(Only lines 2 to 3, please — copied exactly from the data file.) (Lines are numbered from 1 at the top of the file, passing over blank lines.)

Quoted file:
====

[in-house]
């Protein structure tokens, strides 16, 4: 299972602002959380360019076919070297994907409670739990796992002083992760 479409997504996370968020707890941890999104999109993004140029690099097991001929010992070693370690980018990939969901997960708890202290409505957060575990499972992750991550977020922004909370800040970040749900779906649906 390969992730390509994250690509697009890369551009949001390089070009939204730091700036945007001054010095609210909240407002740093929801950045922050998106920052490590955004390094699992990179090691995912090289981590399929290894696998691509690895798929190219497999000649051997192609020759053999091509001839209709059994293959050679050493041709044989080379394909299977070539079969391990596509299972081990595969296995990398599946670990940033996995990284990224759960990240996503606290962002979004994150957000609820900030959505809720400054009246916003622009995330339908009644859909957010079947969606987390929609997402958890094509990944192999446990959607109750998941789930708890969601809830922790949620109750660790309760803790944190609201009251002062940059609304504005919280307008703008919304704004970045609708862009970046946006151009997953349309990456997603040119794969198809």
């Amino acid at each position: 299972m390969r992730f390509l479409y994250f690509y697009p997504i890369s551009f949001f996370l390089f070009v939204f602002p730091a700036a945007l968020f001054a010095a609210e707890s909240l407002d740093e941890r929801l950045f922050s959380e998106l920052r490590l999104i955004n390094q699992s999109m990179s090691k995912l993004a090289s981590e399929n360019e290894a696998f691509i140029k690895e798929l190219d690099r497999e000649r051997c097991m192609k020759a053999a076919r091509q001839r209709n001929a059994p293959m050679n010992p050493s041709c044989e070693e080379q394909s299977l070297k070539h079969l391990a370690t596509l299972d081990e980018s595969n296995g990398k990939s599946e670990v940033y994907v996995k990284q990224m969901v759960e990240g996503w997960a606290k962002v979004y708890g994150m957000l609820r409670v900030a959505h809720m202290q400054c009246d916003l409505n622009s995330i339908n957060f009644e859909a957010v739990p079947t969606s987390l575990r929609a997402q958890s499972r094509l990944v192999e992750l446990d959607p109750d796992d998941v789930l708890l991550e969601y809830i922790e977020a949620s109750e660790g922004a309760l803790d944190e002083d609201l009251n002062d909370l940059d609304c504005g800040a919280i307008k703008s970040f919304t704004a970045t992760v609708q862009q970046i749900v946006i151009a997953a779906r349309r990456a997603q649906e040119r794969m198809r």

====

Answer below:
């Protein structure tokens, strides 16, 4: 299972602002959380360019076919070297994907409670739990796992002083992760 479409997504996370968020707890941890999104999109993004140029690099097991001929010992070693370690980018990939969901997960708890202290409505957060575990499972992750991550977020922004909370800040970040749900779906649906 390969992730390509994250690509697009890369551009949001390089070009939204730091700036945007001054010095609210909240407002740093929801950045922050998106920052490590955004390094699992990179090691995912090289981590399929290894696998691509690895798929190219497999000649051997192609020759053999091509001839209709059994293959050679050493041709044989080379394909299977070539079969391990596509299972081990595969296995990398599946670990940033996995990284990224759960990240996503606290962002979004994150957000609820900030959505809720400054009246916003622009995330339908009644859909957010079947969606987390929609997402958890094509990944192999446990959607109750998941789930708890969601809830922790949620109750660790309760803790944190609201009251002062940059609304504005919280307008703008919304704004970045609708862009970046946006151009997953349309990456997603040119794969198809």
């Amino acid at each position: 299972m390969r992730f390509l479409y994250f690509y697009p997504i890369s551009f949001f996370l390089f070009v939204f602002p730091a700036a945007l968020f001054a010095a609210e707890s909240l407002d740093e941890r929801l950045f922050s959380e998106l920052r490590l999104i955004n390094q699992s999109m990179s090691k995912l993004a090289s981590e399929n360019e290894a696998f691509i140029k690895e798929l190219d690099r497999e000649r051997c097991m192609k020759a053999a076919r091509q001839r209709n001929a059994p293959m050679n010992p050493s041709c044989e070693e080379q394909s299977l070297k070539h079969l391990a370690t596509l299972d081990e980018s595969n296995g990398k990939s599946e670990v940033y994907v996995k990284q990224m969901v759960e990240g996503w997960a606290k962002v979004y708890g994150m957000l609820r409670v900030a959505h809720m202290q400054c009246d916003l409505n622009s995330i339908n957060f009644e859909a957010v739990p079947t969606s987390l575990r929609a997402q958890s499972r094509l990944v192999e992750l446990d959607p109750d796992d998941v789930l708890l991550e969601y809830i922790e977020a949620s109750e660790g922004a309760l803790d944190e002083d609201l009251n002062d909370l940059d609304c504005g800040a919280i307008k703008s970040f919304t704004a970045t992760v609708q862009q970046i749900v946006i151009a997953a779906r349309r990456a997603q649906e040119r794969m198809r």